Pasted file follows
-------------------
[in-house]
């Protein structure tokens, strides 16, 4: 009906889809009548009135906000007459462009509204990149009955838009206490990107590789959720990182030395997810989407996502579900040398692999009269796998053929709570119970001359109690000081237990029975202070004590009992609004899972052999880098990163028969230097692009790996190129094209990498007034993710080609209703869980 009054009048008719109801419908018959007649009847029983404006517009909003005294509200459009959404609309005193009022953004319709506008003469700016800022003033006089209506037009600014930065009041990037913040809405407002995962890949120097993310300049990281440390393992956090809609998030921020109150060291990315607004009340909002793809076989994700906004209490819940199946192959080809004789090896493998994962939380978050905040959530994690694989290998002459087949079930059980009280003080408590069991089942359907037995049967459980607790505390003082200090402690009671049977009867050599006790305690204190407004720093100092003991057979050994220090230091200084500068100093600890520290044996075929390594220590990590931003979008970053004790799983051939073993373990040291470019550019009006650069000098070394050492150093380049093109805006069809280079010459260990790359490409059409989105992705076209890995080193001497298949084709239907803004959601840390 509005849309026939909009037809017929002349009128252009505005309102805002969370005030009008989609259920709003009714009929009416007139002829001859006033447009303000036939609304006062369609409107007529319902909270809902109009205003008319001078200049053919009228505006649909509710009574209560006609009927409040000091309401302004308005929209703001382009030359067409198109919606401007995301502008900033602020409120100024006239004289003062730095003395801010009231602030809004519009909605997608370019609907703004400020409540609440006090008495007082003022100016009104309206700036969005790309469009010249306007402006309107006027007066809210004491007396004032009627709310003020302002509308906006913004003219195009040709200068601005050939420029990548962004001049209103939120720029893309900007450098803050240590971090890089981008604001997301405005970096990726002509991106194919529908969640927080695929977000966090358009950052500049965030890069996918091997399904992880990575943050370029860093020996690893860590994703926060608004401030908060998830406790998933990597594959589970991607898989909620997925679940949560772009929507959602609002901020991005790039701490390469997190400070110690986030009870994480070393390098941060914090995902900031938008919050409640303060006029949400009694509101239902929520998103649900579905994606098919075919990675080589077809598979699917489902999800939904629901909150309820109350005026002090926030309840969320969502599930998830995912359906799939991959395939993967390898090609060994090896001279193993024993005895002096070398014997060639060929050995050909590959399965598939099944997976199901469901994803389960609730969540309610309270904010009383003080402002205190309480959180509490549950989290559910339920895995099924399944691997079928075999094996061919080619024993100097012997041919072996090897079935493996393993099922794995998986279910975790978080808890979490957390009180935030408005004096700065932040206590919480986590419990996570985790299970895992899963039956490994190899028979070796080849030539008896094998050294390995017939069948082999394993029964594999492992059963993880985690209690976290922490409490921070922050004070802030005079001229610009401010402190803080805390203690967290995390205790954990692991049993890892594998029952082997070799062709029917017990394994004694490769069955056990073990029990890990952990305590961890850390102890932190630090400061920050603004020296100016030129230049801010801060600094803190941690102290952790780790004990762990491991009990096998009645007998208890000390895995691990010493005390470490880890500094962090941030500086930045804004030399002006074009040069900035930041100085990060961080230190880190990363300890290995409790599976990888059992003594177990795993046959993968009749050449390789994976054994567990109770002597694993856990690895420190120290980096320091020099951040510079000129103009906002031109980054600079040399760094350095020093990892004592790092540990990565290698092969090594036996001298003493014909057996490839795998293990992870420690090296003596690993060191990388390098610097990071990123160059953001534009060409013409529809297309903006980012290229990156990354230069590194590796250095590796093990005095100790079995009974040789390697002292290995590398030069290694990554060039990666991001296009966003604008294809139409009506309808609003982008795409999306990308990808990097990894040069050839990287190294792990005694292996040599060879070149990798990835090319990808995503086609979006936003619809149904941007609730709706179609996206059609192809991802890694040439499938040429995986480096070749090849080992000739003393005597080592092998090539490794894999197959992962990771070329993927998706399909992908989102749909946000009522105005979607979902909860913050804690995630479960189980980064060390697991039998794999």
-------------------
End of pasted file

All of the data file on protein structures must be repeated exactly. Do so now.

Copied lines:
[in-house]
């Protein structure tokens, strides 16, 4: 009906889809009548009135906000007459462009509204990149009955838009206490990107590789959720990182030395997810989407996502579900040398692999009269796998053929709570119970001359109690000081237990029975202070004590009992609004899972052999880098990163028969230097692009790996190129094209990498007034993710080609209703869980 009054009048008719109801419908018959007649009847029983404006517009909003005294509200459009959404609309005193009022953004319709506008003469700016800022003033006089209506037009600014930065009041990037913040809405407002995962890949120097993310300049990281440390393992956090809609998030921020109150060291990315607004009340909002793809076989994700906004209490819940199946192959080809004789090896493998994962939380978050905040959530994690694989290998002459087949079930059980009280003080408590069991089942359907037995049967459980607790505390003082200090402690009671049977009867050599006790305690204190407004720093100092003991057979050994220090230091200084500068100093600890520290044996075929390594220590990590931003979008970053004790799983051939073993373990040291470019550019009006650069000098070394050492150093380049093109805006069809280079010459260990790359490409059409989105992705076209890995080193001497298949084709239907803004959601840390 509005849309026939909009037809017929002349009128252009505005309102805002969370005030009008989609259920709003009714009929009416007139002829001859006033447009303000036939609304006062369609409107007529319902909270809902109009205003008319001078200049053919009228505006649909509710009574209560006609009927409040000091309401302004308005929209703001382009030359067409198109919606401007995301502008900033602020409120100024006239004289003062730095003395801010009231602030809004519009909605997608370019609907703004400020409540609440006090008495007082003022100016009104309206700036969005790309469009010249306007402006309107006027007066809210004491007396004032009627709310003020302002509308906006913004003219195009040709200068601005050939420029990548962004001049209103939120720029893309900007450098803050240590971090890089981008604001997301405005970096990726002509991106194919529908969640927080695929977000966090358009950052500049965030890069996918091997399904992880990575943050370029860093020996690893860590994703926060608004401030908060998830406790998933990597594959589970991607898989909620997925679940949560772009929507959602609002901020991005790039701490390469997190400070110690986030009870994480070393390098941060914090995902900031938008919050409640303060006029949400009694509101239902929520998103649900579905994606098919075919990675080589077809598979699917489902999800939904629901909150309820109350005026002090926030309840969320969502599930998830995912359906799939991959395939993967390898090609060994090896001279193993024993005895002096070398014997060639060929050995050909590959399965598939099944997976199901469901994803389960609730969540309610309270904010009383003080402002205190309480959180509490549950989290559910339920895995099924399944691997079928075999094996061919080619024993100097012997041919072996090897079935493996393993099922794995998986279910975790978080808890979490957390009180935030408005004096700065932040206590919480986590419990996570985790299970895992899963039956490994190899028979070796080849030539008896094998050294390995017939069948082999394993029964594999492992059963993880985690209690976290922490409490921070922050004070802030005079001229610009401010402190803080805390203690967290995390205790954990692991049993890892594998029952082997070799062709029917017990394994004694490769069955056990073990029990890990952990305590961890850390102890932190630090400061920050603004020296100016030129230049801010801060600094803190941690102290952790780790004990762990491991009990096998009645007998208890000390895995691990010493005390470490880890500094962090941030500086930045804004030399002006074009040069900035930041100085990060961080230190880190990363300890290995409790599976990888059992003594177990795993046959993968009749050449390789994976054994567990109770002597694993856990690895420190120290980096320091020099951040510079000129103009906002031109980054600079040399760094350095020093990892004592790092540990990565290698092969090594036996001298003493014909057996490839795998293990992870420690090296003596690993060191990388390098610097990071990123160059953001534009060409013409529809297309903006980012290229990156990354230069590194590796250095590796093990005095100790079995009974040789390697002292290995590398030069290694990554060039990666991001296009966003604008294809139409009506309808609003982008795409999306990308990808990097990894040069050839990287190294792990005694292996040599060879070149990798990835090319990808995503086609979006936003619809149904941007609730709706179609996206059609192809991802890694040439499938040429995986480096070749090849080992000739003393005597080592092998090539490794894999197959992962990771070329993927998706399909992908989102749909946000009522105005979607979902909860913050804690995630479960189980980064060390697991039998794999």